The fact sheet of the original proposal states that “It does not form part of any National Park, Sanctuary or Biosphere reserve, Tiger reserve, Elephant Corridor.” But in reality this diversion has had a negative impact on the wildlife of the region which includes Schedule I species (under the Wildlife Protection Act, 1972) such as the sloth bear and leopard. The presence of elephants is undisputed in the region. Apart from them, the wild boar, fox, jackal, wolf, monkey, rabbit and hyena were also part of the forests. 800 cases of bear human conflicts have been reported in the area but the Environmental Impact Assessment does not mention anything about it. 
 
“Barr Nalla” is one of the nalla that flows through the forests and later on goes and joins the river Hasdeo. On one side of the nalla are the forests that have already been marked by the Forest Department for cutting, and on the other side are the Parsa Kete Basan Mines. The flow of the water in the nalla has been blocked on all sided by a barricade of sand and a narrow diversion has been made for the passage of the nalla water. The water from the coal mines is discharged via pumps into the blocked nalla and further it is slowly discharged into the diversion channel. So in half a kilometre stretch, the colour of the water has changed from greenish blue to black and the flowing water has been rendered stagnant. The consequences show up in the livelihoods of the people. The water from this Barr Nalla was earlier used for agriculture and for drinking and other domestic purposes, but has now been rendered useless. The animals have been left without any choice.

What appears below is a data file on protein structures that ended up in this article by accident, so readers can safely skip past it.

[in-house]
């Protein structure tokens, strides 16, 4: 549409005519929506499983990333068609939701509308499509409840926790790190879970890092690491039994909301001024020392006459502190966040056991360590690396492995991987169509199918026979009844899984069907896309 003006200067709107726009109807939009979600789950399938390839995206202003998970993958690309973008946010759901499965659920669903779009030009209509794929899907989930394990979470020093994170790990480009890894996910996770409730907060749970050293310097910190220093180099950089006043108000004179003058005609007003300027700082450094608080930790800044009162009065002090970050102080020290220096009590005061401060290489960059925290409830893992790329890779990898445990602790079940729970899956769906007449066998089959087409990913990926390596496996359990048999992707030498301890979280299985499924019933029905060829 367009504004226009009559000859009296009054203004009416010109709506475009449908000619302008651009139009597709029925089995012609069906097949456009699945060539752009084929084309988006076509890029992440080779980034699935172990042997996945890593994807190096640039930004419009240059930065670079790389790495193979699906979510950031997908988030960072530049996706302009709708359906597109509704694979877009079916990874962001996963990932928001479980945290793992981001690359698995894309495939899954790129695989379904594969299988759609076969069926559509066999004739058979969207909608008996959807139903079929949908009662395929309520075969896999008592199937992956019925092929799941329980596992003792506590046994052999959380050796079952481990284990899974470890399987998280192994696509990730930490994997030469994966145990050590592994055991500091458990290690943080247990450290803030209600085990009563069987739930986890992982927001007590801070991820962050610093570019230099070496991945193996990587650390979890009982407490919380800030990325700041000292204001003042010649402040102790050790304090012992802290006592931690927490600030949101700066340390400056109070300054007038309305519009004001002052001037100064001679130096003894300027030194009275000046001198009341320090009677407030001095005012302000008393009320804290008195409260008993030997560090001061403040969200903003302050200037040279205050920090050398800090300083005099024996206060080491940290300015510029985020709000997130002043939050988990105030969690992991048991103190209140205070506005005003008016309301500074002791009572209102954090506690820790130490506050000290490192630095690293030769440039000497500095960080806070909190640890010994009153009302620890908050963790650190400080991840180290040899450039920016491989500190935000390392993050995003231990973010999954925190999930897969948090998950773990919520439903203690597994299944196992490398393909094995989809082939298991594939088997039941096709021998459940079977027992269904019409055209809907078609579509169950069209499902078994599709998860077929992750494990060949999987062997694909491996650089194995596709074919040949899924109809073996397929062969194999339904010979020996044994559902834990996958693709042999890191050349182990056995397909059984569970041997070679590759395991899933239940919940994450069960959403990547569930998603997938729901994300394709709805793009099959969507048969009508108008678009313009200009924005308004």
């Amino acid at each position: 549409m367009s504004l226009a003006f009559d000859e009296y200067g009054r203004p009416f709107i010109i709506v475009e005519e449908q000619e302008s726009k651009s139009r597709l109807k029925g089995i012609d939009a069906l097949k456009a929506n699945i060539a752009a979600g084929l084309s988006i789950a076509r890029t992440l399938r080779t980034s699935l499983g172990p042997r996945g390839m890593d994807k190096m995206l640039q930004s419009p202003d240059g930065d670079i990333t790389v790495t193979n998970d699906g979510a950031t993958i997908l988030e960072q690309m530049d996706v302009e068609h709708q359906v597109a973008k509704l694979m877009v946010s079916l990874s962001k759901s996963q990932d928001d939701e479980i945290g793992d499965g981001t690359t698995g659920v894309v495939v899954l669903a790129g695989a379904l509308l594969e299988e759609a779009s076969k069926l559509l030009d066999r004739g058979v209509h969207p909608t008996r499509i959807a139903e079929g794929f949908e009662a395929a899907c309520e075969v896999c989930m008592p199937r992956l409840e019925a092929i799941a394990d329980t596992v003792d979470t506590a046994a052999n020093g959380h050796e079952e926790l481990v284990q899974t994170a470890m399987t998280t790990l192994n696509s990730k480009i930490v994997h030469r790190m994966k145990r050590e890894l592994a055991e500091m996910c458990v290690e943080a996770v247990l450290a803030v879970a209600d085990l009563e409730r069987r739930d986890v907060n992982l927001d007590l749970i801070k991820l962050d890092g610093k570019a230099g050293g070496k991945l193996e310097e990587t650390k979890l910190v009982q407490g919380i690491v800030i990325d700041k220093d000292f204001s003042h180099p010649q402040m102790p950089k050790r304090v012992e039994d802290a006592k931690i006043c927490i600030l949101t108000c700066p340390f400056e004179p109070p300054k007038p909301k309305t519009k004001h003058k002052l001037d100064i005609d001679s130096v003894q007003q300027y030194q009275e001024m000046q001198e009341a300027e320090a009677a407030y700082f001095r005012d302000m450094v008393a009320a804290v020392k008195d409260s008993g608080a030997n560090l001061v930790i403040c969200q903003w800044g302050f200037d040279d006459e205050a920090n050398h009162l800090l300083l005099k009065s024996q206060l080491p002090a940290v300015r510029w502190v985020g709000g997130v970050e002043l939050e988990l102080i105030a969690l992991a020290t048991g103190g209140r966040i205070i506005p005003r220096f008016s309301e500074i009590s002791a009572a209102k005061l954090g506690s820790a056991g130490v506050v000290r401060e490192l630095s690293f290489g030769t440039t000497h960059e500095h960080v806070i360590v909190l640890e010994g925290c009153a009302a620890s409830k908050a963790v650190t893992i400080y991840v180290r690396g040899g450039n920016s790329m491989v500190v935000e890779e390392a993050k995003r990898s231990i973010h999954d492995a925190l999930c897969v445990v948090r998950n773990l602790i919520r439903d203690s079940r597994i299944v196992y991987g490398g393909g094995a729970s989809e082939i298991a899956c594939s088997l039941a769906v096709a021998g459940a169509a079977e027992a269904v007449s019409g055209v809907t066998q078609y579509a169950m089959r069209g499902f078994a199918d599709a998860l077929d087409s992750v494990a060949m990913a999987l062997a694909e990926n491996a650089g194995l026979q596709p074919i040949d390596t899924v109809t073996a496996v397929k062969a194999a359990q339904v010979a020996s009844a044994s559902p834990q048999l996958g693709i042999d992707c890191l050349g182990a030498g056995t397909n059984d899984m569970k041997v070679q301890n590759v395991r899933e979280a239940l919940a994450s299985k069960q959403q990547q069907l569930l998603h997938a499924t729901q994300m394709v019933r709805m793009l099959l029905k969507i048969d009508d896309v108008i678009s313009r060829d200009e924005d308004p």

With all this happening around, the question to ask is “Where are we really heading?” Our forests are gone, river is polluted and we still have the nerve to call this destruction “Progress.” We need to understand this very simple fact that whatever we are fighting, it may be corruption, child rights, domestic violence, or anything for that matter, if we do not stop this meddling with nature , then we all will be equally extinct.
This article was written as part of a field work done for an internship with the Forum for Policy Dialogue on Water Conflicts in India by Prerna Prasad. Prerna is currently pursuing her Master’s in Water Policy and Governance at the Tata Institute of Social Sciences, Mumbai. She can be reached at, prerna.ford50@yahoo.com
 

Picture 4: Water from the mines being released in the Barra Nalla
 
With all this happening around, the question to ask is “Where are we really heading?” Our forests are gone, river is polluted and we still have the nerve to call this destruction “Progress.” We need to understand this very simple fact that whatever we are fighting, it may be corruption, child rights, domestic violence, or anything for that matter, if we do not stop this meddling with nature , then we all will be equally extinct.
 
This article was written as part of a field work done for an internship with the Forum for Policy Dialogue on Water Conflicts in India by Prerna Prasad. Prerna is currently pursuing her Master’s in Water Policy and Governance at the Tata Institute of Social Sciences, Mumbai. She can be reached at, prerna.ford50@yahoo.com